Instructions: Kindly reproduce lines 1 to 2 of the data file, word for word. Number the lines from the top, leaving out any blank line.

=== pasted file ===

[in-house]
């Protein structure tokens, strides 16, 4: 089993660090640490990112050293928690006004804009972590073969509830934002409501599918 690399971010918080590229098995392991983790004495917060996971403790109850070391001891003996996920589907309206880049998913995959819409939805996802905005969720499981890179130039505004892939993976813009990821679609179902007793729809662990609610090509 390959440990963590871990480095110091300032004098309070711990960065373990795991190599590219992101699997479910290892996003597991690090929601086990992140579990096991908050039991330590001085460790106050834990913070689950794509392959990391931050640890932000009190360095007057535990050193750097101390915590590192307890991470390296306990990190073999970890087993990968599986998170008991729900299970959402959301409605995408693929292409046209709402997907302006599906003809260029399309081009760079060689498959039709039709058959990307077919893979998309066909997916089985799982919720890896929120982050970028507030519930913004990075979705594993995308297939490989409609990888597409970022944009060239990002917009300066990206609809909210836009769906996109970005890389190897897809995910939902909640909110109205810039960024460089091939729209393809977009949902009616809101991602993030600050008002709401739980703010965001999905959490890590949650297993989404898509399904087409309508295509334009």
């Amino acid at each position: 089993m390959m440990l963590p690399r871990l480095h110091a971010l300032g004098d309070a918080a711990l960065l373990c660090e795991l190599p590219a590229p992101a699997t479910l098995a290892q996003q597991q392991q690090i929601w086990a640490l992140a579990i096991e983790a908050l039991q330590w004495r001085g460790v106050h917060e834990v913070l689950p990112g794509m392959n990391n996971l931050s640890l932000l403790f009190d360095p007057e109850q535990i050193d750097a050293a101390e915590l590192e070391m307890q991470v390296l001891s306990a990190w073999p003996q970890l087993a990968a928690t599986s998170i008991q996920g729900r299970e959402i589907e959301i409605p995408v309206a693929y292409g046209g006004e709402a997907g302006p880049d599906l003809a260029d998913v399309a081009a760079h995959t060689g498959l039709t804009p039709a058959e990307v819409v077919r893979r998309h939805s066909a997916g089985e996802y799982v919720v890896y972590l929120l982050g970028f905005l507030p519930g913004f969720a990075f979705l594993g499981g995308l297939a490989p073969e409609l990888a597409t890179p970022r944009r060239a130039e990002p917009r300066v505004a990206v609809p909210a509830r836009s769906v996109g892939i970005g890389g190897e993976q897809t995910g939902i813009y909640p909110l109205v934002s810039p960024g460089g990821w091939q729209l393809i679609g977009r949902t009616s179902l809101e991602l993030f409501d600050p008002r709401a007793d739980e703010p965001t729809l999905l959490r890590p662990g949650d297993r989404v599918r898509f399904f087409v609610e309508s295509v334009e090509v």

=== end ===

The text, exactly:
[in-house]
């Protein structure tokens, strides 16, 4: 089993660090640490990112050293928690006004804009972590073969509830934002409501599918 690399971010918080590229098995392991983790004495917060996971403790109850070391001891003996996920589907309206880049998913995959819409939805996802905005969720499981890179130039505004892939993976813009990821679609179902007793729809662990609610090509 390959440990963590871990480095110091300032004098309070711990960065373990795991190599590219992101699997479910290892996003597991690090929601086990992140579990096991908050039991330590001085460790106050834990913070689950794509392959990391931050640890932000009190360095007057535990050193750097101390915590590192307890991470390296306990990190073999970890087993990968599986998170008991729900299970959402959301409605995408693929292409046209709402997907302006599906003809260029399309081009760079060689498959039709039709058959990307077919893979998309066909997916089985799982919720890896929120982050970028507030519930913004990075979705594993995308297939490989409609990888597409970022944009060239990002917009300066990206609809909210836009769906996109970005890389190897897809995910939902909640909110109205810039960024460089091939729209393809977009949902009616809101991602993030600050008002709401739980703010965001999905959490890590949650297993989404898509399904087409309508295509334009």